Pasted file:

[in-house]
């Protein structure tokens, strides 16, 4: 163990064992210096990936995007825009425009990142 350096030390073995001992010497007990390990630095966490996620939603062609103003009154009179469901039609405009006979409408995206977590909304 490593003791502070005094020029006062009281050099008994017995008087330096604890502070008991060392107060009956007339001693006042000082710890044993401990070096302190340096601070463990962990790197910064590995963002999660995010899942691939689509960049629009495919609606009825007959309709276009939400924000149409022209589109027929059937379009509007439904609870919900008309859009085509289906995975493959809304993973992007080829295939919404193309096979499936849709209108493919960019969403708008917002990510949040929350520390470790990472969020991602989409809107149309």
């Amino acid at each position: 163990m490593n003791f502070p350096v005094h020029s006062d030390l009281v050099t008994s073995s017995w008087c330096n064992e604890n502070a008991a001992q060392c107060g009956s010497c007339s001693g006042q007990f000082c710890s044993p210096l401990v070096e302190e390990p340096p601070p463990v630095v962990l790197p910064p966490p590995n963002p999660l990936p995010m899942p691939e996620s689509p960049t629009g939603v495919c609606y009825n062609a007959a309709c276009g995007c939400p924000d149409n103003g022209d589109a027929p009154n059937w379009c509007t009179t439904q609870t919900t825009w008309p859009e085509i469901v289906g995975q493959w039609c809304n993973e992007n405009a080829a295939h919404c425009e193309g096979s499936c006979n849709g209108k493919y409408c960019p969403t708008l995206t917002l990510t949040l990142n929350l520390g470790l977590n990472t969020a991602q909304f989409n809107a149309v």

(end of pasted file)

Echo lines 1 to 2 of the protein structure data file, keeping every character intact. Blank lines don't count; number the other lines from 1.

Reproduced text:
[in-house]
């Protein structure tokens, strides 16, 4: 163990064992210096990936995007825009425009990142 350096030390073995001992010497007990390990630095966490996620939603062609103003009154009179469901039609405009006979409408995206977590909304 490593003791502070005094020029006062009281050099008994017995008087330096604890502070008991060392107060009956007339001693006042000082710890044993401990070096302190340096601070463990962990790197910064590995963002999660995010899942691939689509960049629009495919609606009825007959309709276009939400924000149409022209589109027929059937379009509007439904609870919900008309859009085509289906995975493959809304993973992007080829295939919404193309096979499936849709209108493919960019969403708008917002990510949040929350520390470790990472969020991602989409809107149309």